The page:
So how is our political system organized to create these massive inequities and blatant injustices? For starters, there is only one political party, however unofficial, and it's called "the Corporate party". That one political party has two factions: the democrats and the republicans. Neither of these parties represents the interest of the people; rather, they represent the interests of the wealthy elite who control them and who put them in power with their millions in campaign financing. If you doubt that this is true, consider that in about 94% of all federal elections, the candidate who spends the most money wins.

Now you may think that one of these two factions is "less evil" than the other, and that that party can work to change the nature of the system to eradicate these inequities. But what is certain is that both political factions are bought and paid for by monied interests, and most of the richest corporations hedge their bets by contributing to both sides of the aisle. AT&T and Citigroup, for example, donated almost equally to republicans and democrats over the last decade. And while the republican party is typically thought of as the party of big business, Barack Obama, a democrat, has accepted more money from Wall Street banks than all other republican candidates combined in the current election cycle. In reality, both parties serve the interests of the wealthy elite that put them in power, and as such, both parties are part of the same broken, corrupt system that neglects the needs of the people. And neither party has any motivation whatsoever to fundamentally change the system from which they benefit so greatly; they're simply not going to act against their own interests, despite eloquent speeches with lofty platitudes of "hope" and "change".

So how has this system been able to thrive for so long with full acceptance by the public? Those who control the system have manufactured a clever framework that pins two seemingly opposing political forces against one another, who, in actuality, differ only in very minor ways, and on issues that are not central to the functioning of the economic and political systems they control. If you look at Barack Obama's foreign policy versus George W. Bush's, for example, they are practically indistinguishable, and Obama has, in fact, increased military spending over that of his republican predecessor.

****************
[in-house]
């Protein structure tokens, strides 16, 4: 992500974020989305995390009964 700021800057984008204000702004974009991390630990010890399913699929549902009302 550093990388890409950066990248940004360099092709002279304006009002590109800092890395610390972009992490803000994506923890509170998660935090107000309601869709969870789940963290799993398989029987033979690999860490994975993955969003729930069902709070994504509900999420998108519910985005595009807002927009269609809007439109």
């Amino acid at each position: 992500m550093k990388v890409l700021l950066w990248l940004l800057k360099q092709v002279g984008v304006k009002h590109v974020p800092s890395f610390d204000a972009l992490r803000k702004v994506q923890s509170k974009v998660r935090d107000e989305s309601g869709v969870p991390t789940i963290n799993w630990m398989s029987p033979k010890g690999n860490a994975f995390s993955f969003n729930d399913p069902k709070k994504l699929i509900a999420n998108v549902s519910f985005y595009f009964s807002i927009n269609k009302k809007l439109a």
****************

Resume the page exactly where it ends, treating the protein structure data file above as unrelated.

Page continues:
So by limiting the choices from which the public can choose -- that is, by establishing a system consisting of two factions who are both bought and controlled by the same wealthy elite -- they have established a monopoly on the outcome of these elections. And with full participation from the corporate-owned media, they have provided the American public with the clever illusion that they have distinct choices, and that by voting against the perceived lesser party, they are doing a great service to themselves and their nation. But as with all illusions, the underlying reality is uncomfortable and unpleasant, and the American public are unwitting accomplices in the perpetuation of the very system that defrauds them of their political, economic, and civil liberties.

In short, our political system has been taken over by wealthy business interests. They control who gains power with their billions of dollars in campaign financing and they further control the legislative process via the big-money lobbying industry. We are neither a democracy nor a constitutional republic; we have become a plutocracy. And the plutocrats control both sides of the political aisle. In essence, the game is rigged, and by choosing between one of two factions of a single, corporate-controlled political party, we are working to entrench that system even further. And as with all undesirable behaviors, the first step on the road to redemption is to see things for what they are. It's time to open our eyes to that uncomfortable reality and start making different choices.